Sax Rohmer, El Diabolico Doctor (Biblioteca Oro, 35, 1935)
It was not long before a Spanish publisher introduced the 1920’s fashion of Yellow Crime Fiction booklets to Spain. Only a few years after Mondadori in Italy, the Barcelona publisher Molino proposed in 1933 (the year of the publishing house’s creation), a series of Crime Fiction pulps with yellow covers in its series Biblioteca Oro. Like the Italian series, this Spanish counterpart would become a landmark series, publishing the most representative authors in the genre. The books were on average some 100 pages long and cost 0,90 cts.
The first period of the series starts in 1933 and finishes in 1936, the year of the civil war. In its original period, the series published 25 authors, accounting for 68 books (see list below). The authors who saw the most of their books translated in the series were Oppenheim (8), Martyn (7), Christie (6) and Van Dine (5). Christie published there in that period the following books, whose translated title remain close to the original (this was not always the case in French) as can be see here : Continue reading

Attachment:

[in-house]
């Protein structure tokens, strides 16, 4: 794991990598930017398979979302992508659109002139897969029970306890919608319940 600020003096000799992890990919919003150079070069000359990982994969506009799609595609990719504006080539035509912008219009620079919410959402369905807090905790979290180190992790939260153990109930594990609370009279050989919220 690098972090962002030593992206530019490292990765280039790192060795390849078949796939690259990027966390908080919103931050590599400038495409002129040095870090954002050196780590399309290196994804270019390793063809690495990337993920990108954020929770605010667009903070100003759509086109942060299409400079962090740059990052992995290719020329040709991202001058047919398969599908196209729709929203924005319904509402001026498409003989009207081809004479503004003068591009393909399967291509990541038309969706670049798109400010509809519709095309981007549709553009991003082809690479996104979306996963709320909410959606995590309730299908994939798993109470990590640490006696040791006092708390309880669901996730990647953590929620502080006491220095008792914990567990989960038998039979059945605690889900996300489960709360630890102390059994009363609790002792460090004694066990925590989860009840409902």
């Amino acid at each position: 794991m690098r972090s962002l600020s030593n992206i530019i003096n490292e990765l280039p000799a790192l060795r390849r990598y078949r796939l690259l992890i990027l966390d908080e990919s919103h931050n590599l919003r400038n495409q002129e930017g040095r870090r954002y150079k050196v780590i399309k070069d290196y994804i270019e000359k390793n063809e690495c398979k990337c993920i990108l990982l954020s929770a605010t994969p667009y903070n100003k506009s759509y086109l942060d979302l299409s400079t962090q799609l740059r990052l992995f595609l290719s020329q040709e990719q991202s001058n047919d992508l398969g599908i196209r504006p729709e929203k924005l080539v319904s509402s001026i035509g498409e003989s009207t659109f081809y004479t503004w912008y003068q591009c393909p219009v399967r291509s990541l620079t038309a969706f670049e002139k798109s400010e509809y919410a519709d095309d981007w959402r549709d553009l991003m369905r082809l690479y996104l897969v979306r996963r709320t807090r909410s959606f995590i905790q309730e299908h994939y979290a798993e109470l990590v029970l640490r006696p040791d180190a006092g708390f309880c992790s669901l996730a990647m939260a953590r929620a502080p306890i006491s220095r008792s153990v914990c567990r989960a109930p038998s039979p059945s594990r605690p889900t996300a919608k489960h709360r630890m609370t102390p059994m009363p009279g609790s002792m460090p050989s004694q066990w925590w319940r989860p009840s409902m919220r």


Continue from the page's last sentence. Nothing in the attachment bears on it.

A direct predecessor of “Le Masque”‘s and “Giallo” Mondadori’s distinctive yellow covers, Hodder & Stoughton’s “Yellow jackets” series published crime fiction, from 1926 and throughout the 1930’s. Crime thrillers by popular authors such as Edgar Wallace and John Buchan were published there . So were, from 1928, those by Leslie Charteris: this is where all fifty novels in “The Saint” series were published.
Making the link between the original 19th Century railway Library “Yellowbacks” and the fad for giallo (yellow becoming -before noir, the colour of crime fiction) all over Europe, this series of bestsellers anticipate crime fiction paperbacks. While this particular series found an end in the late 1930.s, a new yellow Series was launched in 1949 with the same publisher. Continue reading
Fergus Hume (1856-1932)
French authors and authors translated from the English both feature, albeit in different proportions in Tallandier’s original series “Les Romans Mystérieux” (1910-1919). For eight authors in the Series writing in French, eleven write in English. Among the latter, two authors hail from Ireland, Henry de Vere Stacpoole, from Dún Laoghaire, and Lillie Thomas Meade, from Cork.
(With thanks to Philippe Aurousseau, & Courtesy of Oncle-Archibald.blogspot.fr)
Starting more than hundred years ago, in 1910, this series of “mysterious novels” is one of the great ancestors of Modern Crime Fiction Series. At a time when the booklet format was very widespread, these books were instead large volumes of 250 to 300 pages. They were beautifully illustrated by Félix-Pol Jobbé-Duval (1879-1961) and Robert Salles (1871-1929). Continue reading